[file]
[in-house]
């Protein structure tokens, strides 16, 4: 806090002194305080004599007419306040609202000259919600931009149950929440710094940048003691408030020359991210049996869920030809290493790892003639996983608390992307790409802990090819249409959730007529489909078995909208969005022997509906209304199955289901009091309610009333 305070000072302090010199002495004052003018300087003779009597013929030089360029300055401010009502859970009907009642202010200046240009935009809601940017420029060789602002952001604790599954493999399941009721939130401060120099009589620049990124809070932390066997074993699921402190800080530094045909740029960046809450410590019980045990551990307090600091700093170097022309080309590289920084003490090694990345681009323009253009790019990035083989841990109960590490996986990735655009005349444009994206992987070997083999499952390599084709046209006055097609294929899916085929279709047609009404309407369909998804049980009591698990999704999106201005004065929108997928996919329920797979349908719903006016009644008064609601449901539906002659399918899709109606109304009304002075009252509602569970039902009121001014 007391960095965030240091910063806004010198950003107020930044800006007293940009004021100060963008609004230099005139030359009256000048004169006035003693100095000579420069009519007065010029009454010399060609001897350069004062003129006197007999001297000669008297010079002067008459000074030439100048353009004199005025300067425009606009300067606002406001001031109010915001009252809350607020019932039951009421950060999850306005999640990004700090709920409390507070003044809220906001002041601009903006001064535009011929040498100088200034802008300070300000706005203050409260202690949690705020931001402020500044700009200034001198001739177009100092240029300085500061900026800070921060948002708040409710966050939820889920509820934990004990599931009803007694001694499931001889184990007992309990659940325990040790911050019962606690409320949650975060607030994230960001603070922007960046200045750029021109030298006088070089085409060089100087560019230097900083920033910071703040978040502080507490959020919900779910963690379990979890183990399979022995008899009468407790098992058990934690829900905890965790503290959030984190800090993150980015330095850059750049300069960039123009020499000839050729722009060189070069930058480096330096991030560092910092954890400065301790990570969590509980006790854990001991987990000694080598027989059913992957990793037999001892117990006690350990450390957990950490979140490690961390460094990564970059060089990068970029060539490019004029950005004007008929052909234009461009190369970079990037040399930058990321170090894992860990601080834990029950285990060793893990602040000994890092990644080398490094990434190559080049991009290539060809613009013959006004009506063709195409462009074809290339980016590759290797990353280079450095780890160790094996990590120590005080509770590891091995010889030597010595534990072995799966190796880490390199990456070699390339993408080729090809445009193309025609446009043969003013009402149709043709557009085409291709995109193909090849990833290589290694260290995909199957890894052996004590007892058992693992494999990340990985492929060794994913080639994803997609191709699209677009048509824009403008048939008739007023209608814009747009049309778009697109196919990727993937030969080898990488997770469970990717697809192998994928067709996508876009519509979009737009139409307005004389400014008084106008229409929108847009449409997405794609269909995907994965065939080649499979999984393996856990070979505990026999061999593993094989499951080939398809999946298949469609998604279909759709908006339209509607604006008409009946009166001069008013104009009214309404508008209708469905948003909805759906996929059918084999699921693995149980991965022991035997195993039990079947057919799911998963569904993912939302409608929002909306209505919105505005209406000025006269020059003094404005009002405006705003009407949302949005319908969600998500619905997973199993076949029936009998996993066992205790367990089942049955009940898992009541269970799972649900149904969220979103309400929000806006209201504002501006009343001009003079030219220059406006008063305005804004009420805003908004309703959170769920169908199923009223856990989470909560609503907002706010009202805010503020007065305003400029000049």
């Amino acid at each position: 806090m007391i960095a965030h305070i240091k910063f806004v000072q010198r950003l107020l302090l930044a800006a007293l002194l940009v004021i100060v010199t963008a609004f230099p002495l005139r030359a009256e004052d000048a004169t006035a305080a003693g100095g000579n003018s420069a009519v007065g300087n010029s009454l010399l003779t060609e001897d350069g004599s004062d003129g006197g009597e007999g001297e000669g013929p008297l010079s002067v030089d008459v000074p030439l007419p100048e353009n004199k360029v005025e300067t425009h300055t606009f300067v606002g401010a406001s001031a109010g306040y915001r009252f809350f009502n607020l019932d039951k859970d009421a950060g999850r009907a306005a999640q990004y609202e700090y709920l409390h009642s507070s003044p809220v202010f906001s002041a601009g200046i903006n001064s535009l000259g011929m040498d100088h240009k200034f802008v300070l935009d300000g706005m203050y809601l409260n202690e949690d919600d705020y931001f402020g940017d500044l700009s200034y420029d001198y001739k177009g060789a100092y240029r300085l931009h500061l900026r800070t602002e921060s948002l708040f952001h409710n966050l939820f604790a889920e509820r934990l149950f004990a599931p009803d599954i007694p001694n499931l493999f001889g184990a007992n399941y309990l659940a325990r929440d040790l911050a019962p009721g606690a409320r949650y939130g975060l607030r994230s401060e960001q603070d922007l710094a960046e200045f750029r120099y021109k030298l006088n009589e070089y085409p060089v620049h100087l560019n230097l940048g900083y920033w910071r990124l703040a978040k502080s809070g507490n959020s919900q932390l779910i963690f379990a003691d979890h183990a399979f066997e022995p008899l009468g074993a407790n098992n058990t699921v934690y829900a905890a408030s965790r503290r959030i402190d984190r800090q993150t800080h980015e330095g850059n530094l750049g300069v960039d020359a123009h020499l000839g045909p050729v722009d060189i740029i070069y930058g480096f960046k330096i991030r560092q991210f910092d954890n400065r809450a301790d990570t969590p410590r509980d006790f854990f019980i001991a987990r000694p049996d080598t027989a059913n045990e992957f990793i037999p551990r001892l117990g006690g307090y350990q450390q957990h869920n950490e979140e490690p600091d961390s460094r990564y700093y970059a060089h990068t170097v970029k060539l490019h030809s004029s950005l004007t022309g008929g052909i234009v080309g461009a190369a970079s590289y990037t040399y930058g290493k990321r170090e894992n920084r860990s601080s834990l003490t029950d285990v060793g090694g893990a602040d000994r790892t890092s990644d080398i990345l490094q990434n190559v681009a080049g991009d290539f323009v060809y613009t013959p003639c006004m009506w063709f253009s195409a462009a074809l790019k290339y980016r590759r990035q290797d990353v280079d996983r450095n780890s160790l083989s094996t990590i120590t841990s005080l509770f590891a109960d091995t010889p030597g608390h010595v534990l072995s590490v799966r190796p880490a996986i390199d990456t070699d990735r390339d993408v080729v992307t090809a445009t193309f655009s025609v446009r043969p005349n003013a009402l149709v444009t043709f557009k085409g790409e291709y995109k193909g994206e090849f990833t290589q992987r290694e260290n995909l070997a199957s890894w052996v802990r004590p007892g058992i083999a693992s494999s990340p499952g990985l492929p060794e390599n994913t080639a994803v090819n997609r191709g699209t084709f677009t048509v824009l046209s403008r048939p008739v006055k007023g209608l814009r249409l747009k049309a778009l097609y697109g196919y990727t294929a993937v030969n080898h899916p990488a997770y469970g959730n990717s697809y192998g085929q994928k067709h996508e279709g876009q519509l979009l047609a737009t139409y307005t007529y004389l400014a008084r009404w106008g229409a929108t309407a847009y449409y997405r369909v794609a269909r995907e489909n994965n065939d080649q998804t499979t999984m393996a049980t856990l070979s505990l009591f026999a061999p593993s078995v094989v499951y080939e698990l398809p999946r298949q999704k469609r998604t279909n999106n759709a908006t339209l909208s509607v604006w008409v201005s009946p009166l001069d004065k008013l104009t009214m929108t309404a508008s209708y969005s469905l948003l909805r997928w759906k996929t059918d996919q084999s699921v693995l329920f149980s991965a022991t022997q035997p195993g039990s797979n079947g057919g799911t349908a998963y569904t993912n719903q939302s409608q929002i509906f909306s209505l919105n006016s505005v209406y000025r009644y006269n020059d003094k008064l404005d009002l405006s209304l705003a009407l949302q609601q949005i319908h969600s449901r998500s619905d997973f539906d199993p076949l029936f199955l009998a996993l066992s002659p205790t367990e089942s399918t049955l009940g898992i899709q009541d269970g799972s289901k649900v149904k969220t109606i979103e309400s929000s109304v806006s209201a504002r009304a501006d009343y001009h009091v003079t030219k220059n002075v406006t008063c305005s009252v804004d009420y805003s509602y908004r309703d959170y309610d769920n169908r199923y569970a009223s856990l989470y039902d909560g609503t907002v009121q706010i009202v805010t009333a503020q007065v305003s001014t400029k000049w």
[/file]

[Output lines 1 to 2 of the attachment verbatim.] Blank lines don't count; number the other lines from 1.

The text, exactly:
[in-house]
């Protein structure tokens, strides 16, 4: 806090002194305080004599007419306040609202000259919600931009149950929440710094940048003691408030020359991210049996869920030809290493790892003639996983608390992307790409802990090819249409959730007529489909078995909208969005022997509906209304199955289901009091309610009333 305070000072302090010199002495004052003018300087003779009597013929030089360029300055401010009502859970009907009642202010200046240009935009809601940017420029060789602002952001604790599954493999399941009721939130401060120099009589620049990124809070932390066997074993699921402190800080530094045909740029960046809450410590019980045990551990307090600091700093170097022309080309590289920084003490090694990345681009323009253009790019990035083989841990109960590490996986990735655009005349444009994206992987070997083999499952390599084709046209006055097609294929899916085929279709047609009404309407369909998804049980009591698990999704999106201005004065929108997928996919329920797979349908719903006016009644008064609601449901539906002659399918899709109606109304009304002075009252509602569970039902009121001014 007391960095965030240091910063806004010198950003107020930044800006007293940009004021100060963008609004230099005139030359009256000048004169006035003693100095000579420069009519007065010029009454010399060609001897350069004062003129006197007999001297000669008297010079002067008459000074030439100048353009004199005025300067425009606009300067606002406001001031109010915001009252809350607020019932039951009421950060999850306005999640990004700090709920409390507070003044809220906001002041601009903006001064535009011929040498100088200034802008300070300000706005203050409260202690949690705020931001402020500044700009200034001198001739177009100092240029300085500061900026800070921060948002708040409710966050939820889920509820934990004990599931009803007694001694499931001889184990007992309990659940325990040790911050019962606690409320949650975060607030994230960001603070922007960046200045750029021109030298006088070089085409060089100087560019230097900083920033910071703040978040502080507490959020919900779910963690379990979890183990399979022995008899009468407790098992058990934690829900905890965790503290959030984190800090993150980015330095850059750049300069960039123009020499000839050729722009060189070069930058480096330096991030560092910092954890400065301790990570969590509980006790854990001991987990000694080598027989059913992957990793037999001892117990006690350990450390957990950490979140490690961390460094990564970059060089990068970029060539490019004029950005004007008929052909234009461009190369970079990037040399930058990321170090894992860990601080834990029950285990060793893990602040000994890092990644080398490094990434190559080049991009290539060809613009013959006004009506063709195409462009074809290339980016590759290797990353280079450095780890160790094996990590120590005080509770590891091995010889030597010595534990072995799966190796880490390199990456070699390339993408080729090809445009193309025609446009043969003013009402149709043709557009085409291709995109193909090849990833290589290694260290995909199957890894052996004590007892058992693992494999990340990985492929060794994913080639994803997609191709699209677009048509824009403008048939008739007023209608814009747009049309778009697109196919990727993937030969080898990488997770469970990717697809192998994928067709996508876009519509979009737009139409307005004389400014008084106008229409929108847009449409997405794609269909995907994965065939080649499979999984393996856990070979505990026999061999593993094989499951080939398809999946298949469609998604279909759709908006339209509607604006008409009946009166001069008013104009009214309404508008209708469905948003909805759906996929059918084999699921693995149980991965022991035997195993039990079947057919799911998963569904993912939302409608929002909306209505919105505005209406000025006269020059003094404005009002405006705003009407949302949005319908969600998500619905997973199993076949029936009998996993066992205790367990089942049955009940898992009541269970799972649900149904969220979103309400929000806006209201504002501006009343001009003079030219220059406006008063305005804004009420805003908004309703959170769920169908199923009223856990989470909560609503907002706010009202805010503020007065305003400029000049």